Pulseless Electrical Activity (PEA) & Asystole

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Two cardiac rhythms that are similar due to the fact that they are both unshockable and life-threatening are pulseless electrical activity (PEA) and asystole (Figure 27).

Despite a slight movement from baseline, no perceptible cardiac electrical activity can be observed. It must always be made sure that no user or technical errors are made when reading asystole. Patches must be in secure contact with the patient, gain must be appropriately set, all leads must be connected, and the device must be turned on. There are several waveforms lacking a detectable pulse by ECG (including sinus rhythm), and PEA is one of those. In addition to VF, VT, or asystole, PEA can potentially include any pulseless waveform.

PEA can cause conditions such as hypovolemia and hypoxia, two common results of PEA. These are also, thankfully, the easiest to reverse, and should always be assessed on top of differential diagnosis.

The patient requires post-cardiac arrest care if he or she has ROSC, or return of spontaneous circulation. In cases of PEA or asystole, atropine is no longer recommended.

Rules for PEA and Asystole

ACLS Rhythm - Pulseless Asystole

Figure 27

Regularity The rhythm will be a nearly flat line.
Rate There is no rate.
P Wave There are no P waves present.
PR Interval PR interval is unable to be measured due to no P waves being present.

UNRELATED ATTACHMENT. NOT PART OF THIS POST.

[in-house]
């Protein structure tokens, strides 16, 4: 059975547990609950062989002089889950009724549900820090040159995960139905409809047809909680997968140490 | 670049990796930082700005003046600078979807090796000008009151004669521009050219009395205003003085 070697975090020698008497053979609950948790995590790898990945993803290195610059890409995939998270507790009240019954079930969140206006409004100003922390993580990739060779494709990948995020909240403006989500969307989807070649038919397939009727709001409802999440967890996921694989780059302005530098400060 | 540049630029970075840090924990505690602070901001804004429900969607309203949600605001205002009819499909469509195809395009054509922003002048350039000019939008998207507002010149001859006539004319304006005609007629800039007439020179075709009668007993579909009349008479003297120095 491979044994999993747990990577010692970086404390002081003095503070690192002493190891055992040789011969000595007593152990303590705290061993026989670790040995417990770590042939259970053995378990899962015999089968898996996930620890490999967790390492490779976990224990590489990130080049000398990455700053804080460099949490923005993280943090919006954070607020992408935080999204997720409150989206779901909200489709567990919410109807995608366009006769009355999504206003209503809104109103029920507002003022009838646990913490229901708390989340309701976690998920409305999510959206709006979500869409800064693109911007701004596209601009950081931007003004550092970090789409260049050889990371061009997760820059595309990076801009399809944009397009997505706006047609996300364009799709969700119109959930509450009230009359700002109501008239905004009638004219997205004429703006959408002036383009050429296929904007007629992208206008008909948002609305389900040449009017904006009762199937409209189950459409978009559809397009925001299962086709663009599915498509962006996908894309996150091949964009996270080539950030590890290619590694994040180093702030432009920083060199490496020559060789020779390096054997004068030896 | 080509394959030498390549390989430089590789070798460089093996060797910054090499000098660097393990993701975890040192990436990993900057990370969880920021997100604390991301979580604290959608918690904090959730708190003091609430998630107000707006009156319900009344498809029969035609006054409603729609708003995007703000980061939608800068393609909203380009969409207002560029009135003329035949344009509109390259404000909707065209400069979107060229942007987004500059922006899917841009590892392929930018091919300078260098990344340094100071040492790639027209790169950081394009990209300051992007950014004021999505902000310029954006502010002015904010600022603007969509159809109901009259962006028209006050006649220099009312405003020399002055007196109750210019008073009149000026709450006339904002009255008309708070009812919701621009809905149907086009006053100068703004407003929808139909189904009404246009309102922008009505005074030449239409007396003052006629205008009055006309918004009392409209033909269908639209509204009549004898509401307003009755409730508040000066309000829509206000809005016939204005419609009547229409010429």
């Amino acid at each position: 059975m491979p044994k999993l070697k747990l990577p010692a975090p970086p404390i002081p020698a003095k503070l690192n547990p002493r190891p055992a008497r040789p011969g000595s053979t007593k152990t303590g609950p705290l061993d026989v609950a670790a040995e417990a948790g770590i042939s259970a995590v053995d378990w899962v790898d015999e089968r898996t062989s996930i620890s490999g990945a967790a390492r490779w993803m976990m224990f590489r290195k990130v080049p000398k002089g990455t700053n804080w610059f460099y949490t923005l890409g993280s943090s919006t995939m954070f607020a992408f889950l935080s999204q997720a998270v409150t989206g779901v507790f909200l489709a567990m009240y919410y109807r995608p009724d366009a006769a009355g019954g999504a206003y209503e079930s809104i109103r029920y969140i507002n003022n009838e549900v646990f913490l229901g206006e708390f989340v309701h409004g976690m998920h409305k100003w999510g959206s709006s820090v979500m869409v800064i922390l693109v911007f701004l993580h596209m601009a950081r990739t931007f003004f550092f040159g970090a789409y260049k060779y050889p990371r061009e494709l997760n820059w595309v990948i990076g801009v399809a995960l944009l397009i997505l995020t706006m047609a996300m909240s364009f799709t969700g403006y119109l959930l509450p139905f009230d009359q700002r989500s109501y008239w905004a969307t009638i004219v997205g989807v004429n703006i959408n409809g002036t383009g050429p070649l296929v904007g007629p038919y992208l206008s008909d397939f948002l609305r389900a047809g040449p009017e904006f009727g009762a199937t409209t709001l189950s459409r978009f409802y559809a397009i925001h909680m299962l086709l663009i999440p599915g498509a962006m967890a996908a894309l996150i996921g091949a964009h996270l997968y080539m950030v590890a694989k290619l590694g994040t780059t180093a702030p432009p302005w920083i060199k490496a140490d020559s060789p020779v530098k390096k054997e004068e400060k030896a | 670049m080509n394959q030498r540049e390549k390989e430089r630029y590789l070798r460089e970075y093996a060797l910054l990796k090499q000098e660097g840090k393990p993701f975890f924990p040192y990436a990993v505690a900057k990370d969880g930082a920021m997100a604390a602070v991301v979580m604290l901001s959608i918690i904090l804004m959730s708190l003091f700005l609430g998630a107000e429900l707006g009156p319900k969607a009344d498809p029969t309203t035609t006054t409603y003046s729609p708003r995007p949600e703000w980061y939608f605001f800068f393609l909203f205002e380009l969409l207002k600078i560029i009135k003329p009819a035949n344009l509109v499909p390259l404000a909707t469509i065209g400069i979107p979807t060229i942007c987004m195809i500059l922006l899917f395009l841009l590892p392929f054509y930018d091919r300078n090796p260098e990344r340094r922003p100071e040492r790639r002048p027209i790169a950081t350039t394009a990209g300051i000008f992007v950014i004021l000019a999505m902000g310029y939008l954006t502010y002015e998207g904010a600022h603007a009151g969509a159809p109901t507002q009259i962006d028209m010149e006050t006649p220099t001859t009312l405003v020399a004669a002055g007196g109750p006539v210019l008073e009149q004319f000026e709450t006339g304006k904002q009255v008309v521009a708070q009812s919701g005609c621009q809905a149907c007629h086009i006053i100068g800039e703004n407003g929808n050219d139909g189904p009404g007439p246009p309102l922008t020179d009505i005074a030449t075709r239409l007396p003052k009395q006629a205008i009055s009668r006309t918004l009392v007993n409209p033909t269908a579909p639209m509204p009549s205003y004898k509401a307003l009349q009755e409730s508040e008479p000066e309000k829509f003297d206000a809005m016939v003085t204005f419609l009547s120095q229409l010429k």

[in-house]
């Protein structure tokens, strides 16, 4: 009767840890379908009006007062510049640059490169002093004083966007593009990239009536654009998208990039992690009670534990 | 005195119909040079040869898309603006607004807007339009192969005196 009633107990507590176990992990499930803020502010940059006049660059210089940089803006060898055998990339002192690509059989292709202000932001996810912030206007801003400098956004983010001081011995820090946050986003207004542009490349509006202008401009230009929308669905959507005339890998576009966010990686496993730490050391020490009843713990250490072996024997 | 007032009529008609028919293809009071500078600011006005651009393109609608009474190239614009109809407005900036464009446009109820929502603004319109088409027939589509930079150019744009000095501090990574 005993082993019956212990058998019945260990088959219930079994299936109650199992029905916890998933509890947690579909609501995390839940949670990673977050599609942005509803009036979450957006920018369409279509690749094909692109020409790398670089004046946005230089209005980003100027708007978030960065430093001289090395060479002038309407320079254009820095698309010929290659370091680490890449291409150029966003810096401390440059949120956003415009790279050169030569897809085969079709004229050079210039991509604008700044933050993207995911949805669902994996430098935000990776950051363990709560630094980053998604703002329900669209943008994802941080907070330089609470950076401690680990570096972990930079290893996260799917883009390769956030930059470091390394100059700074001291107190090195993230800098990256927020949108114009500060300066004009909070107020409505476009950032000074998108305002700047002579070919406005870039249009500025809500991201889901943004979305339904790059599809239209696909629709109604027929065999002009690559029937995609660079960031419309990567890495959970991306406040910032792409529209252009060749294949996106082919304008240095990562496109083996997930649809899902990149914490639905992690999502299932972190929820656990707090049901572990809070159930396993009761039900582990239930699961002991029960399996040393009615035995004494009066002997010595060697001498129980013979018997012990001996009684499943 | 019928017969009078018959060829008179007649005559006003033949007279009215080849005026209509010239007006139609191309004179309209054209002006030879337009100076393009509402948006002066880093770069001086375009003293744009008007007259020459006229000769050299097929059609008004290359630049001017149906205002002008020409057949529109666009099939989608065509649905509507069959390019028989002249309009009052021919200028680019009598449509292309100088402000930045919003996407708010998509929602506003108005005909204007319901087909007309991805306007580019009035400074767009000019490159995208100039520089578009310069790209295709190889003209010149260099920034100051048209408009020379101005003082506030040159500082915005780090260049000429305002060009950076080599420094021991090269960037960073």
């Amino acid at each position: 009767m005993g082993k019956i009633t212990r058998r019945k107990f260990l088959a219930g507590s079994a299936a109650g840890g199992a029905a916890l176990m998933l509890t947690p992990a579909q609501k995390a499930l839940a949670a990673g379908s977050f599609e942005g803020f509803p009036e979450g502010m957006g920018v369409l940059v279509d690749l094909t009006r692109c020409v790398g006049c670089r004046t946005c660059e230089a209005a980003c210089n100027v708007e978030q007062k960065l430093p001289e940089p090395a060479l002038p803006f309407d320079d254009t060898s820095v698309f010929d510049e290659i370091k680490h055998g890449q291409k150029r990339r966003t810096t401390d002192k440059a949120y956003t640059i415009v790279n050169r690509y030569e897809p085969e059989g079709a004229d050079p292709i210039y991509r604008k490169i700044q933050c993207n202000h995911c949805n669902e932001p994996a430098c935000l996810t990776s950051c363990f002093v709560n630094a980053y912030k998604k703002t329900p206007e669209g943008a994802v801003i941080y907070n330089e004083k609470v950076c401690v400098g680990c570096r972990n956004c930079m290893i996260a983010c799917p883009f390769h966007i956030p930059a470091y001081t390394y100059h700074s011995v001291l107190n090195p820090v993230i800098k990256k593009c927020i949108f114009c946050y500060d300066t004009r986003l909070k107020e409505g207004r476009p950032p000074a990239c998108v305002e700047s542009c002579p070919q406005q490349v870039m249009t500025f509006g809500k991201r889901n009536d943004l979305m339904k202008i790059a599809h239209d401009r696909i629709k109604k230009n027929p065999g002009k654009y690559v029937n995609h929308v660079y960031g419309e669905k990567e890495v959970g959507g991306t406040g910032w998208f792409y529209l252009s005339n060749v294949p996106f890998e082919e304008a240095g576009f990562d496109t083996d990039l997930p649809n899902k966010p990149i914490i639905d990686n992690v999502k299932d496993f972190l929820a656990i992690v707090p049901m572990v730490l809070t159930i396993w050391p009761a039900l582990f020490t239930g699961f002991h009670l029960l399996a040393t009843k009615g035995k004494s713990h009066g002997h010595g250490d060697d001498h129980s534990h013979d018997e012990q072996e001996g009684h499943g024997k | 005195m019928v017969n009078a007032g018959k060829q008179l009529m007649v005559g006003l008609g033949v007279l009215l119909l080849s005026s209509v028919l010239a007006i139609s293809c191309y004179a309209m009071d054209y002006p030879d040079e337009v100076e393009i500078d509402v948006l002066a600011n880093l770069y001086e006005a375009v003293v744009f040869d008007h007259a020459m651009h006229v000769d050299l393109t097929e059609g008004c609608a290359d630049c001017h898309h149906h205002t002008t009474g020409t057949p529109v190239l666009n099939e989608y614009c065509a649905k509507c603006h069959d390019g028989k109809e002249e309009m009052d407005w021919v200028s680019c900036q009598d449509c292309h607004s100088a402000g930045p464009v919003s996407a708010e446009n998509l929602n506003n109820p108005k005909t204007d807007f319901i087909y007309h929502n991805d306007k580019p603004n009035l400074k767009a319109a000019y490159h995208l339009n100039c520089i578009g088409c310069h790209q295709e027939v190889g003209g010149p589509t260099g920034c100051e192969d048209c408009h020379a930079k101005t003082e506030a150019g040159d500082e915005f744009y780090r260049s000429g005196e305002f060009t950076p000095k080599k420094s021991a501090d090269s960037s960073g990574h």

QRS There are no QRS complexes present.

Reversible Causes

ACLS Rhythm - Reversible Causes

Figure 28

Reversible Causes of Cardiac Arrest
The H’s The T’s
Hypovolemia Tension pneumothorax
Hypoxia Tamponade
H+ (acidosis) Toxins
Hypo/Hyperkalemia Thrombosis (coronary)
Hypoglycemia Thrombosis (pulmonary)
Hypothermia Trauma (unrecognized)

Table 9

Take Note
  • Be certain that you are not dealing with user or equipment failure when reading asystole. Patches must always have secure contact with the patient, cables must be connected, gain appropriately set, and the device turned on.
  • PEA can cause things such as hypovolemia and hypoxia, two common results of PEA, though these are also easily reversible.


Studies have shown that routinely using atropine during PEA or asystole has little to no therapeutic benefit. Therefore, the ILCOR updated its guidelines to remove atropine from cardiac arrest.


While preliminary research showed that high doses of epinephrine can possibly produce better results for resuscitation, research conducted after the publication of the 2010 guidelines haven’t proven any better results from administering epinephrine over the standard dose of 1 mg. The 2010 ILCOR guidelines suggested vasopressin as an alternative vasopressor, to be used to supplement or to replace the epinephrine. Since studies have failed to prove the effectiveness of either vasopressor, high-dose epinephrine and vasopressin have been stripped from the guidelines, trimming the ACLS algorithm.

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